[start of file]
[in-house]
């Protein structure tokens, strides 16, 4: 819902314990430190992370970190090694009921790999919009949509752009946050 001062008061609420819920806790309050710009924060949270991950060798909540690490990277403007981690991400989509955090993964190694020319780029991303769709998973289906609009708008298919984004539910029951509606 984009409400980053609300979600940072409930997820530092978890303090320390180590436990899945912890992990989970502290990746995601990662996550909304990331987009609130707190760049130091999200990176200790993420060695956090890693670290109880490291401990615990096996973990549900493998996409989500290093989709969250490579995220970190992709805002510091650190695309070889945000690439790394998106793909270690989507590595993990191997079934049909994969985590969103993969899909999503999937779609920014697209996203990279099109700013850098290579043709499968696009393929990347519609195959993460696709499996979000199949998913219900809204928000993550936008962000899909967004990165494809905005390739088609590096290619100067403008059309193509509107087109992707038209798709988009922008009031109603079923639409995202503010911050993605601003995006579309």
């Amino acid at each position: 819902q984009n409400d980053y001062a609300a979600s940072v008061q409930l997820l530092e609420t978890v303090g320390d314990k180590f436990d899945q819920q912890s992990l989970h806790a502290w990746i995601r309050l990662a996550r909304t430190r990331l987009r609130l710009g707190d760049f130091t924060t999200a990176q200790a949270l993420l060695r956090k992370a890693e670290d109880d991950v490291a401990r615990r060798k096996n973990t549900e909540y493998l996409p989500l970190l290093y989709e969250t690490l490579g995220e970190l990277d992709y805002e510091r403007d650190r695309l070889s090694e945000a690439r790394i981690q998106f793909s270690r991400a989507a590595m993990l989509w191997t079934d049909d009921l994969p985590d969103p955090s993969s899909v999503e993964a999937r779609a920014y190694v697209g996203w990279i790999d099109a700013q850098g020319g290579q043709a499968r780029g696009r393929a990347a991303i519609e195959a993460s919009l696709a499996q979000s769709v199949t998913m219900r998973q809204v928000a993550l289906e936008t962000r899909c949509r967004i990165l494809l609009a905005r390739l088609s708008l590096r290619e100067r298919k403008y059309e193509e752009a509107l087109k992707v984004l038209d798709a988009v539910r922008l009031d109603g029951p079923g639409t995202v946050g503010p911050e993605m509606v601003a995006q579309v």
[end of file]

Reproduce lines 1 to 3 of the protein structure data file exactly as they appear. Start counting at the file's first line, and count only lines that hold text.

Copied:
[in-house]
């Protein structure tokens, strides 16, 4: 819902314990430190992370970190090694009921790999919009949509752009946050 001062008061609420819920806790309050710009924060949270991950060798909540690490990277403007981690991400989509955090993964190694020319780029991303769709998973289906609009708008298919984004539910029951509606 984009409400980053609300979600940072409930997820530092978890303090320390180590436990899945912890992990989970502290990746995601990662996550909304990331987009609130707190760049130091999200990176200790993420060695956090890693670290109880490291401990615990096996973990549900493998996409989500290093989709969250490579995220970190992709805002510091650190695309070889945000690439790394998106793909270690989507590595993990191997079934049909994969985590969103993969899909999503999937779609920014697209996203990279099109700013850098290579043709499968696009393929990347519609195959993460696709499996979000199949998913219900809204928000993550936008962000899909967004990165494809905005390739088609590096290619100067403008059309193509509107087109992707038209798709988009922008009031109603079923639409995202503010911050993605601003995006579309």
């Amino acid at each position: 819902q984009n409400d980053y001062a609300a979600s940072v008061q409930l997820l530092e609420t978890v303090g320390d314990k180590f436990d899945q819920q912890s992990l989970h806790a502290w990746i995601r309050l990662a996550r909304t430190r990331l987009r609130l710009g707190d760049f130091t924060t999200a990176q200790a949270l993420l060695r956090k992370a890693e670290d109880d991950v490291a401990r615990r060798k096996n973990t549900e909540y493998l996409p989500l970190l290093y989709e969250t690490l490579g995220e970190l990277d992709y805002e510091r403007d650190r695309l070889s090694e945000a690439r790394i981690q998106f793909s270690r991400a989507a590595m993990l989509w191997t079934d049909d009921l994969p985590d969103p955090s993969s899909v999503e993964a999937r779609a920014y190694v697209g996203w990279i790999d099109a700013q850098g020319g290579q043709a499968r780029g696009r393929a990347a991303i519609e195959a993460s919009l696709a499996q979000s769709v199949t998913m219900r998973q809204v928000a993550l289906e936008t962000r899909c949509r967004i990165l494809l609009a905005r390739l088609s708008l590096r290619e100067r298919k403008y059309e193509e752009a509107l087109k992707v984004l038209d798709a988009v539910r922008l009031d109603g029951p079923g639409t995202v946050g503010p911050e993605m509606v601003a995006q579309v």